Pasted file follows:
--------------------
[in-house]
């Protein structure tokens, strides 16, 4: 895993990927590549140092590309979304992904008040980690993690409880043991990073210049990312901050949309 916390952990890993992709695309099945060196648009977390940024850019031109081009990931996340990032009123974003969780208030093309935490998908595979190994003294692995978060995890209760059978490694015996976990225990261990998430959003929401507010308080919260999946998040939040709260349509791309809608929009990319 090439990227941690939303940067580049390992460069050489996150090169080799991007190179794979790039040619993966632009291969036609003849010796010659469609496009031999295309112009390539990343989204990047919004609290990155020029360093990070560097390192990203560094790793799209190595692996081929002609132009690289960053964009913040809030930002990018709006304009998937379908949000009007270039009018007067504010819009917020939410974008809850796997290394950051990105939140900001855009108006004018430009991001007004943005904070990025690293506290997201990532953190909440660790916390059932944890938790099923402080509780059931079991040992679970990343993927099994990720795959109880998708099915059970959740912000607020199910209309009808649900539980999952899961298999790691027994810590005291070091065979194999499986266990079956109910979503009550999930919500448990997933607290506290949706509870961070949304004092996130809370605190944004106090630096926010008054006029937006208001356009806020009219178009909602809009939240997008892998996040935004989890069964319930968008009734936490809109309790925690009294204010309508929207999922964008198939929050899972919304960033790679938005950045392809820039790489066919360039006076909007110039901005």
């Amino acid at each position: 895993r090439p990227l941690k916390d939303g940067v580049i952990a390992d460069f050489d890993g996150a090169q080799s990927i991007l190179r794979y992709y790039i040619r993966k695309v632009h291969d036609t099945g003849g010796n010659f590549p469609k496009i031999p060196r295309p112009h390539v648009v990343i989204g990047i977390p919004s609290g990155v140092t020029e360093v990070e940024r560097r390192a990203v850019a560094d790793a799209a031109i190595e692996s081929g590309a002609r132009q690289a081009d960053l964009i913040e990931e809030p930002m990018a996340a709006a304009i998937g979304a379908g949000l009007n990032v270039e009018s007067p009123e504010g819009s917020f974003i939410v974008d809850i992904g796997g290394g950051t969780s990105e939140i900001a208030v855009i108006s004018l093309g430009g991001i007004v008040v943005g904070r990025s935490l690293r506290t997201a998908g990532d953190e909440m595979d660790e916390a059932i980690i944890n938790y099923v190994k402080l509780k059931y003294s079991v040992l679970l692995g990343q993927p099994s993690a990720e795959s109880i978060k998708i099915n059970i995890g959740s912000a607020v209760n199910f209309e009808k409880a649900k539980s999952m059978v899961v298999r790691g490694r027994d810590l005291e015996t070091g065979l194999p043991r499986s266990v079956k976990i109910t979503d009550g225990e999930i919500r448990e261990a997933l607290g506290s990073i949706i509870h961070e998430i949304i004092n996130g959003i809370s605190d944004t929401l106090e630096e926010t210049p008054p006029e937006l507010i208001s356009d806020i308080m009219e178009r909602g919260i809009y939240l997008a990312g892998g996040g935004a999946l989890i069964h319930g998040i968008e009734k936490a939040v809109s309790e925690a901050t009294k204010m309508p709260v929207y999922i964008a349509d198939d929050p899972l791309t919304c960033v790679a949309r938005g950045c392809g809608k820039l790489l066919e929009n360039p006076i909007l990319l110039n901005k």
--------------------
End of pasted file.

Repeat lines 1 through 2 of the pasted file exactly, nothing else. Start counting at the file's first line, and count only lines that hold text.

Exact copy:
[in-house]
């Protein structure tokens, strides 16, 4: 895993990927590549140092590309979304992904008040980690993690409880043991990073210049990312901050949309 916390952990890993992709695309099945060196648009977390940024850019031109081009990931996340990032009123974003969780208030093309935490998908595979190994003294692995978060995890209760059978490694015996976990225990261990998430959003929401507010308080919260999946998040939040709260349509791309809608929009990319 090439990227941690939303940067580049390992460069050489996150090169080799991007190179794979790039040619993966632009291969036609003849010796010659469609496009031999295309112009390539990343989204990047919004609290990155020029360093990070560097390192990203560094790793799209190595692996081929002609132009690289960053964009913040809030930002990018709006304009998937379908949000009007270039009018007067504010819009917020939410974008809850796997290394950051990105939140900001855009108006004018430009991001007004943005904070990025690293506290997201990532953190909440660790916390059932944890938790099923402080509780059931079991040992679970990343993927099994990720795959109880998708099915059970959740912000607020199910209309009808649900539980999952899961298999790691027994810590005291070091065979194999499986266990079956109910979503009550999930919500448990997933607290506290949706509870961070949304004092996130809370605190944004106090630096926010008054006029937006208001356009806020009219178009909602809009939240997008892998996040935004989890069964319930968008009734936490809109309790925690009294204010309508929207999922964008198939929050899972919304960033790679938005950045392809820039790489066919360039006076909007110039901005």